I could go on, but I’m guessing you get the picture. And it’s a different picture than is painted by all those articles you read. You maybe feel like Elektra lied to you same as she did Matt Murdock.
But this article is about why you should be drinking mezcal right now. It’s in the title. So give me a minute to repair that picture.
Look… even at less than two-fifths of one-percent of all spirits sold in the United States, that’s still a lot of spirits. Or, at least, a lot of spirits to be made by hand. In the decade leading up to 2021, Mezcal production increased by more than 726 percent! To keep up with demand, the industry had to find efficiencies to deliver your cocktail at a reasonable price.
But here’s the thing: that romantic picture that was painted? It still exists. You’re not drinking it, but it’s out there. Less than a million liters of mezcal were produced in 2010. And while some of the people making that mezcal have changed their operations to meet demand, many have not. And some of that can be found in bottles that make their way up to the United States. It’s more expensive than what your bartender is pouring into your Oaxacan Old Fashioned, but, hey, it should be. Romance isn’t cheap.
The truth is that romantic mezcal is at risk of disappearing. Let’s go back to that example of the monoculture farm of espadin agave that’s the source for the mezcal you are drinking. That farm likely displaced wild land where wild agave was growing. The more you drink that mezcal, the more wild agave you’re going to displace. And I’m not suggesting you should never drink mezcal made from espadin—realistically, that’s the backbone of the growing mezcal industry. You’ll find it everywhere, it’s affordable, and it’s good. So, sure, drink it.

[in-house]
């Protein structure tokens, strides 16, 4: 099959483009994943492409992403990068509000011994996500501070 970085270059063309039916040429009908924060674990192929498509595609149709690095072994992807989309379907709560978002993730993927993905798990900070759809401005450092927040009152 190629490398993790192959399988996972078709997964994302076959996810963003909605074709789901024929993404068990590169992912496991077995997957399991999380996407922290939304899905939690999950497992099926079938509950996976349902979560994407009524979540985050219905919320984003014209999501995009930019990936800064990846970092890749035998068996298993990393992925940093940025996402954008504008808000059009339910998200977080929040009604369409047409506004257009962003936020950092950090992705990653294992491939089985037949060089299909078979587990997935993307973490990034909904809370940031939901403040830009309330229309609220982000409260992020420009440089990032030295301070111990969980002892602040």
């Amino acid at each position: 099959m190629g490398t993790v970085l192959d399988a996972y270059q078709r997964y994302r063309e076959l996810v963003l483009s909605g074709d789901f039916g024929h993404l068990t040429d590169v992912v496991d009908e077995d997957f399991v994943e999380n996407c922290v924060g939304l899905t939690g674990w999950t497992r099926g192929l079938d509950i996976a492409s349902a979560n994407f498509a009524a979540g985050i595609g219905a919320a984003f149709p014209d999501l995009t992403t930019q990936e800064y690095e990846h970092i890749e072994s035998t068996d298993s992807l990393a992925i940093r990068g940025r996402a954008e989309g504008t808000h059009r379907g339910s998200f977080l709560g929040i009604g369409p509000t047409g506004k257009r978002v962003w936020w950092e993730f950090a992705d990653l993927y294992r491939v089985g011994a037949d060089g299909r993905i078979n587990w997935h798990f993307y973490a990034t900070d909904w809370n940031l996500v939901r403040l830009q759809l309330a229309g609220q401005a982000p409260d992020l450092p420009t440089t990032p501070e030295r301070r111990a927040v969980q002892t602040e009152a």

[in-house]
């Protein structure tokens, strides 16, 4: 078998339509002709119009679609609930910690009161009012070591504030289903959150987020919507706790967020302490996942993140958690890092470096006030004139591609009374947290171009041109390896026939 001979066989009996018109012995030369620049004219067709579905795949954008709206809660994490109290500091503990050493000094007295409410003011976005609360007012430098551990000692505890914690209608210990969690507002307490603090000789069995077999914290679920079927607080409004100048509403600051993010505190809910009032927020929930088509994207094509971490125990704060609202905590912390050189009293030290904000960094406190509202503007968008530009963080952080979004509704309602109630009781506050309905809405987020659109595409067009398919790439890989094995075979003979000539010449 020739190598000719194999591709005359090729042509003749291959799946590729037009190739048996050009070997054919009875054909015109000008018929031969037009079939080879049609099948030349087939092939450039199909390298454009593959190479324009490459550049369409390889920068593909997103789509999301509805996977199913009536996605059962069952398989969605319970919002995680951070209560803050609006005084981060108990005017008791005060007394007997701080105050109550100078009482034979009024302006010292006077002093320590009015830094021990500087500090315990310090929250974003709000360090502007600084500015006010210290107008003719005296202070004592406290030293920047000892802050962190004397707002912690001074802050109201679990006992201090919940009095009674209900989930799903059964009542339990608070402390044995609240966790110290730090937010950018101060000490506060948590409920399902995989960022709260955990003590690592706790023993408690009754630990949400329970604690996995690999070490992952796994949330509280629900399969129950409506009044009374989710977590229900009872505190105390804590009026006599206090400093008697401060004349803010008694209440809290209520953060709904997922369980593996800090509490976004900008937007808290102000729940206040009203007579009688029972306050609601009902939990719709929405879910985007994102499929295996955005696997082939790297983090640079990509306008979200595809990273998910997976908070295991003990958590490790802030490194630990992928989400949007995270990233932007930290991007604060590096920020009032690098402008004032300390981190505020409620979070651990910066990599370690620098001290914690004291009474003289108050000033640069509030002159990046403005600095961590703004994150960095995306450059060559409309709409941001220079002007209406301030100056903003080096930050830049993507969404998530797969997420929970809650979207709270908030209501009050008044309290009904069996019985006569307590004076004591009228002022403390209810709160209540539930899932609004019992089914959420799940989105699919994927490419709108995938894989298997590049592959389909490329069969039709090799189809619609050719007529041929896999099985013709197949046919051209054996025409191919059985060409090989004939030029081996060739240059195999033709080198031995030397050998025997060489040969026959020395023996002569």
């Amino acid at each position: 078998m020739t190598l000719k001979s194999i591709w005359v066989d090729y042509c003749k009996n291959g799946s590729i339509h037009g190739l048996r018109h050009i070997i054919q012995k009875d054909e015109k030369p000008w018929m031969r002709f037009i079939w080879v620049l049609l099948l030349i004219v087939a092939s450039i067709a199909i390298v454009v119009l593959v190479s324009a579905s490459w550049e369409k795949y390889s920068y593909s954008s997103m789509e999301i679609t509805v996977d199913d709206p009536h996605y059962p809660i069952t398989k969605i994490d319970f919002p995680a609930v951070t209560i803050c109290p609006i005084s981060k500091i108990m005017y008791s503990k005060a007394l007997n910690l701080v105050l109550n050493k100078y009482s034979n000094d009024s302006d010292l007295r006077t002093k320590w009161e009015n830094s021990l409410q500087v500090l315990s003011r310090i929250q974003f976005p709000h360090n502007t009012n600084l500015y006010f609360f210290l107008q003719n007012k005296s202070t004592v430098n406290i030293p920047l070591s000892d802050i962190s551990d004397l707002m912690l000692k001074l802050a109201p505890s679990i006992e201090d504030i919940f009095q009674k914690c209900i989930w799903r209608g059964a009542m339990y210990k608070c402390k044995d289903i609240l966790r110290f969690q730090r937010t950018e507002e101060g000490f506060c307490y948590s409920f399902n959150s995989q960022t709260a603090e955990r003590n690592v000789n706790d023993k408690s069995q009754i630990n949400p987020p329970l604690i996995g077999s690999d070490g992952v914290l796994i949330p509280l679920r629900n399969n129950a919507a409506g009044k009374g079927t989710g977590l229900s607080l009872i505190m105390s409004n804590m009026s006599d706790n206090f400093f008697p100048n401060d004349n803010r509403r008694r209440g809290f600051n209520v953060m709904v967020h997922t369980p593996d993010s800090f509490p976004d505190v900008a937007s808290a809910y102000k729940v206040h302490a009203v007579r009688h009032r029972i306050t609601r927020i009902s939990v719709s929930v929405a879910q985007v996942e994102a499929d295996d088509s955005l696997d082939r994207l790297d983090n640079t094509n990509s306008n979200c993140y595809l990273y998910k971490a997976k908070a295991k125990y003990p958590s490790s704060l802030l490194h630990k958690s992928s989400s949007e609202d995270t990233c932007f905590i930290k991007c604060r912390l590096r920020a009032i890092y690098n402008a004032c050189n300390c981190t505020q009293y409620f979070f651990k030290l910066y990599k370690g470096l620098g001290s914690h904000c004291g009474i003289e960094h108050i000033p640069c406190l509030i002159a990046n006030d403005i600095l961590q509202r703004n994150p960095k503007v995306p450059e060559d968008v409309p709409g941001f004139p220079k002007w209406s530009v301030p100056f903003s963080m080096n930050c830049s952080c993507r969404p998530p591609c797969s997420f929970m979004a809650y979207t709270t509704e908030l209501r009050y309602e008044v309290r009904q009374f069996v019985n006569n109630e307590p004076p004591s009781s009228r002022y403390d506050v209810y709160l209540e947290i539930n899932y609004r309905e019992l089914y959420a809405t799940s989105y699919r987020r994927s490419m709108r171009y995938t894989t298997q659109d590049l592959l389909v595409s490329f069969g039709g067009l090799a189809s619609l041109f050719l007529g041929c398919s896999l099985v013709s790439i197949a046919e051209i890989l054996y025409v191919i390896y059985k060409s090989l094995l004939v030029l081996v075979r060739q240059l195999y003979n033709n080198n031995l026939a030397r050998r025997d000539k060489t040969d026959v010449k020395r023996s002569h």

But you’re drinking it roughly nine times out of ten when you order mezcal. Eight times out of ten, it’s coming from Oaxaca, one of the ten states where you can legally certify agave spirits as mezcal. That’s a lot of environmental pressure on a single state—a lot of land being converted into monoculture, a lot of water being extracted, a lot of waste being produced.
I don’t see capitalism changing its course. I think we’re headed to a time where mezcal looks a lot like Tequila. And Tequila is good, don’t get me wrong. And mezcal will be good, too. But right now, you can still find great mezcal. Go find an agave spirit—maybe it’s certified as mezcal, maybe it’s not—that’s made from Lamparillo in Durango, or Bruto in Michoacán, or Ixterro Amarillo in Jalisco. Try a Lechuguilla from Sonora or a Pichomel from Puebla. Drink it neat, in tiny, tiny sips, so that your palate has a chance to decipher the crazy complexities that it’s never had to decipher before. Right now, great agave spirits—some from states other than Oaxaca, from agave plants other than espadin—are here right now, but they won’t be for long.
When you find one you really love? Buy it. A lot of it. If capitalism tells us anything, it’s that the market demands monoculture products. That monoculture is going to roll over that wild expression. But, hey, maybe you and Paola and Elektra can hold the tide back a bit longer by putting your money into the romantic picture that still exists. Maybe give the corporations a reason to grow a diversity of agaves in their fields, in states other than Oaxaca. Maybe by drinking mezcal right now, you can keep it alive for tomorrow.